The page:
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Editorial

Trauma Care—A New Open Access Journal

1
Discipline of Surgery, School of Medicine and Public Health, University of Newcastle, Newcastle, NSW 2308, Australia
2
Department of Traumatology, John Hunter Hospital, Newcastle, NSW 2305, Australia
Received: 20 June 2021 / Accepted: 20 June 2021 / Published: 21 June 2021
Welcome to Trauma Care (ISSN: 2673-866X)! This new peer-reviewed, international, open access, on-line journal targets a major gap in trauma care. We intend to combine the efforts of clinicians, basic scientists, epidemiologists, behavioural scientists, and preventive and therapeutic policy makers from the fields of both physical and phychological trauma for the benefit of the injured/traumatised patient. While physical and psychological trauma most frequently manifest together, care providers tend to focus on their field related to either the body or the soul. From the patients’ point of view these problems are blended together in a complex way, rather than being simply dichotomous, unlike our clinical care which is centered around specialisation, convenience, logistics and infrastructure required.
The word “trauma” (Greek for wound) is used naturally in both physical and psychological domains by specialists in the corresponding fields. The public associates this term to either domain to varying degrees depending on education background, country of origin, primary language, or exposure to either part of health care; however, in general, colloquially it is more likely to be used in the psychological or emotional context. The plural use of the term “traumas” is quite uncommon and for most it sounds rather awkward; it is more likely to be used with adjectives expressing frequency (multiple, frequent, recurring etc.) rather than in simply anglicised plural with -s. Infrequently, the plural form of trauma is used as it would be for a neutral noun in Greek, “traumata”. The recent consensus of our senior editorial board members was to discontinue the use of “Traumas” as the journal title and give a fresh start to our journal with a new, very inclusive title: Trauma Care. This title includes all aspects of trauma and the full spectrum of activities affecting trauma care from prevention to rehabilitation, with all research (clinical, preclinical etc.), actual treatment, education in these disciplines and quality improvement. We believe Trauma Care is the true comprehensive reflection of the mission and specific aims of our emerging journal.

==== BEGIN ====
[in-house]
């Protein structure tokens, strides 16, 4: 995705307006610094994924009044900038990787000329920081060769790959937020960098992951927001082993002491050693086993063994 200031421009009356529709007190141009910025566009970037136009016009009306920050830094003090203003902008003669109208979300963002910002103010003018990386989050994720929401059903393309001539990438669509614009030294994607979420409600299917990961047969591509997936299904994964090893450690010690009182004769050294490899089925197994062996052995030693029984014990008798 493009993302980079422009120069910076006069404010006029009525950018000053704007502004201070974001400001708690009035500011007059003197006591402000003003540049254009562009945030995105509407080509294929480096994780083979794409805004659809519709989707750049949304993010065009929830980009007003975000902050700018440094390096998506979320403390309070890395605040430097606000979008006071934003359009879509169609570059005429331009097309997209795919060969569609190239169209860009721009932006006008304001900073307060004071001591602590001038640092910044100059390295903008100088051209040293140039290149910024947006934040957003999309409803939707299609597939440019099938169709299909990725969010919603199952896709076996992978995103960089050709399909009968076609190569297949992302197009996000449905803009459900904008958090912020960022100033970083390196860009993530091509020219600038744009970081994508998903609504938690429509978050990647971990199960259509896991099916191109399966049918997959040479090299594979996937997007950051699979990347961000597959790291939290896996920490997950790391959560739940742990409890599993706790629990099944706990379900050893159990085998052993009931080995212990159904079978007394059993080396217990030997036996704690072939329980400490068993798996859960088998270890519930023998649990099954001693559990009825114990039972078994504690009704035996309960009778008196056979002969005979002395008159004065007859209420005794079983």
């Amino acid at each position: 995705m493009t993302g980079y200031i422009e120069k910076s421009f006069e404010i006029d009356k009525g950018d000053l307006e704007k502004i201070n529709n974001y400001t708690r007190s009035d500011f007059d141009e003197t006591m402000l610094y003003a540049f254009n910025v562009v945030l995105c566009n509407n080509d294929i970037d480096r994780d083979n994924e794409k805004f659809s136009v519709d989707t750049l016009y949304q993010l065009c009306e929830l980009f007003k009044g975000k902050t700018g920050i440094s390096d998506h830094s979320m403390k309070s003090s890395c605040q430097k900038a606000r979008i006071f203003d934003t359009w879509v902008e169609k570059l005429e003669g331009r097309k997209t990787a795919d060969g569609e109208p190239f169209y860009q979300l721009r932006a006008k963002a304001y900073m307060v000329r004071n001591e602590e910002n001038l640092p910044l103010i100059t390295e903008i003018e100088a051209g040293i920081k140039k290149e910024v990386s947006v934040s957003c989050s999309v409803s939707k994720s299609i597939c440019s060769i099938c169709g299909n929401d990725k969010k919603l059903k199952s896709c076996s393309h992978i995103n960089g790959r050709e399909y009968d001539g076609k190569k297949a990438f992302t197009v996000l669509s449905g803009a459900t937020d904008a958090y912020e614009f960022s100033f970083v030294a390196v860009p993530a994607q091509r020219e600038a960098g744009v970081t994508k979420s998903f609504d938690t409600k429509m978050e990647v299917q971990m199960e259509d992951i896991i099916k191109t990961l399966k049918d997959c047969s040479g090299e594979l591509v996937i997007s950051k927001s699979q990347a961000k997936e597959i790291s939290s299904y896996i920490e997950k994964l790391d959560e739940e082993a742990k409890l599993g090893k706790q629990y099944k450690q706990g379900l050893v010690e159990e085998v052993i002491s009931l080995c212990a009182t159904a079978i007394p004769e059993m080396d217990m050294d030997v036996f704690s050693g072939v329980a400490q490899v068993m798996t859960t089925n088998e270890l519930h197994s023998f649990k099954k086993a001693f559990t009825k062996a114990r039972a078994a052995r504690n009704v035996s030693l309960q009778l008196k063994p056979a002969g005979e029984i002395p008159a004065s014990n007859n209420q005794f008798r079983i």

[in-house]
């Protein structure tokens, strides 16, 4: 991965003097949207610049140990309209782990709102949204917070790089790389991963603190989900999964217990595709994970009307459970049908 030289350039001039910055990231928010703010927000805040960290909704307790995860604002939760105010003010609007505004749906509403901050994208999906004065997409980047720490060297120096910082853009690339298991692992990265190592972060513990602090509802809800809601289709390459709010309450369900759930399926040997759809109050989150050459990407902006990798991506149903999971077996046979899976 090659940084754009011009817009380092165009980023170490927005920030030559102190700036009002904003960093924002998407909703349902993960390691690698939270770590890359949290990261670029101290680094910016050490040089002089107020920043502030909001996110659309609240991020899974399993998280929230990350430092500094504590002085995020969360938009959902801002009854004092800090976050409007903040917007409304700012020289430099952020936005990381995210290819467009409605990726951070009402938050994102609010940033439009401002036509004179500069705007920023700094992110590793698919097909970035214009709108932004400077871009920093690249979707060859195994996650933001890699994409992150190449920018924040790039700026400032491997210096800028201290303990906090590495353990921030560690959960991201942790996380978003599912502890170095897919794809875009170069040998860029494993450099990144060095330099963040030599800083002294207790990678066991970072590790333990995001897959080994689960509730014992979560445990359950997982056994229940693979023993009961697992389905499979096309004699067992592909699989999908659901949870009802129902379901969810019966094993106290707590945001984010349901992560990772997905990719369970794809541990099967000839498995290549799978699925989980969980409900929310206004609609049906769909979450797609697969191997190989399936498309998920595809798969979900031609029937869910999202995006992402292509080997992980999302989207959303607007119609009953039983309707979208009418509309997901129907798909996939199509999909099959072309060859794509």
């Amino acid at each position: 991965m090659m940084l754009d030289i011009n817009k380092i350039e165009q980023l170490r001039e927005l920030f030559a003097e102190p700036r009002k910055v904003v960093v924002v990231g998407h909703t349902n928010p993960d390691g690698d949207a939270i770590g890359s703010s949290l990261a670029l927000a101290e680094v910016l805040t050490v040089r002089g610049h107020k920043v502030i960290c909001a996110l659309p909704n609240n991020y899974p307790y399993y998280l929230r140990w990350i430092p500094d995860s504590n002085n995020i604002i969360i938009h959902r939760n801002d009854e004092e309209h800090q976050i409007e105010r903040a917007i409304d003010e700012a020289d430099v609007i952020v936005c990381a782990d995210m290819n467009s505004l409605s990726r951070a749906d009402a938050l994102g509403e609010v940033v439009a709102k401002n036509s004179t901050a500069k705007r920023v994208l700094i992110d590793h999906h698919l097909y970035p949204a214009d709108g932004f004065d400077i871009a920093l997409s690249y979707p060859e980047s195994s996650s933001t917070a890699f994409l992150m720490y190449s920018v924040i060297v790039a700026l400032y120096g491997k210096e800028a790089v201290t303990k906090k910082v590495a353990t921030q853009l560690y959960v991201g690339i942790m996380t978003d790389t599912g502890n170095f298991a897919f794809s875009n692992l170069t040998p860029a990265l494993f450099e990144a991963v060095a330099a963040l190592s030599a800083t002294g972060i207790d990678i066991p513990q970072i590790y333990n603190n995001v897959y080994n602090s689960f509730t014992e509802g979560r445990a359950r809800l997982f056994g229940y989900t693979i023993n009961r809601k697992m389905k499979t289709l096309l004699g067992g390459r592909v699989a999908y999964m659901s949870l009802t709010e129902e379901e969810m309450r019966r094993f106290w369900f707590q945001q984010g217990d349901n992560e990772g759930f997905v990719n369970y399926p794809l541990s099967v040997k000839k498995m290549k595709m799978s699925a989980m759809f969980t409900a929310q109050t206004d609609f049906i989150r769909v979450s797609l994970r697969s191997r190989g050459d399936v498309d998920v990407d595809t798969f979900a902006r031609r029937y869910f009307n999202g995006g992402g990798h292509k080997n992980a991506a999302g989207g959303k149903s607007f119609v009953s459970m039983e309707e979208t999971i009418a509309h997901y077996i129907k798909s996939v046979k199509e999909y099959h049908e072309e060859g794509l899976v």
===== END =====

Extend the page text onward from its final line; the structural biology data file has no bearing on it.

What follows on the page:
Physical and psychological trauma have a huge burden on our societies and are frequently not considered as diseases due to their typically sudden starting point from a usually well-defined external non-infectious “agent”, the injury [1,2]. The responses to injury by the human body, both physical and psychological, definitively lead to specific diseases with unique clinical presentations, most frequently requiring distinct treatment from seemingly similar conditions with non-traumatic aetiology.
As an emerging journal, Trauma Care is fortunate to have world leaders in their relevant fields on the editorial board. Our approach is strict specialist editor-driven reviewer selection and only editorial board-initiated focused article commissioning of leaders in their field to shape the character of our journal. I hope that this accepted editorial standard coupled with MDPI’s proven track record of expeditious article processing will provide an attractive platform to publish high quality submissions on the broad scope of trauma related research.
The first issue of Trauma Care (Volume 1, Issue 1 (June 2021)) covers a wide range of topics related to trauma including but not limited to: suicide, traumatic brain injury and advanced soft tissue coverage techniques for traumatic defects on the lower extremity.
As an editor, I would like to see healthy competition from researchers representing diverse scientific and clinical fields to shape the character of our Journal, which is starting out with great potential by filling a unique niche.

Conflicts of Interest

The author declares no conflict of interest.

References

  1. Global Burden of Disease Study 2013 Collaborators. Global, regional, and national incidence, prevalence, and years lived with disability for 301 acute and chronic diseases and injuries in 188 countries, 1990–2013: A systematic analysis for the Global Burden of Disease Study 2013. Lancet 2015, 386, 743–800. [Google Scholar] [CrossRef]
  2. Koenen, K.C.; Ratanatharathorn, A.; Ng, L.; McLaughlin, K.A.; Bromet, E.J.; Stein, D.J.; Karam, E.G.; Meron Ruscio, A.; Benjet, C.; Scott, K.; et al. Posttraumatic stress disorder in the World Mental Health Surveys. Psychol. Med. 2017, 47, 2260–2274. [Google Scholar] [CrossRef] [PubMed]
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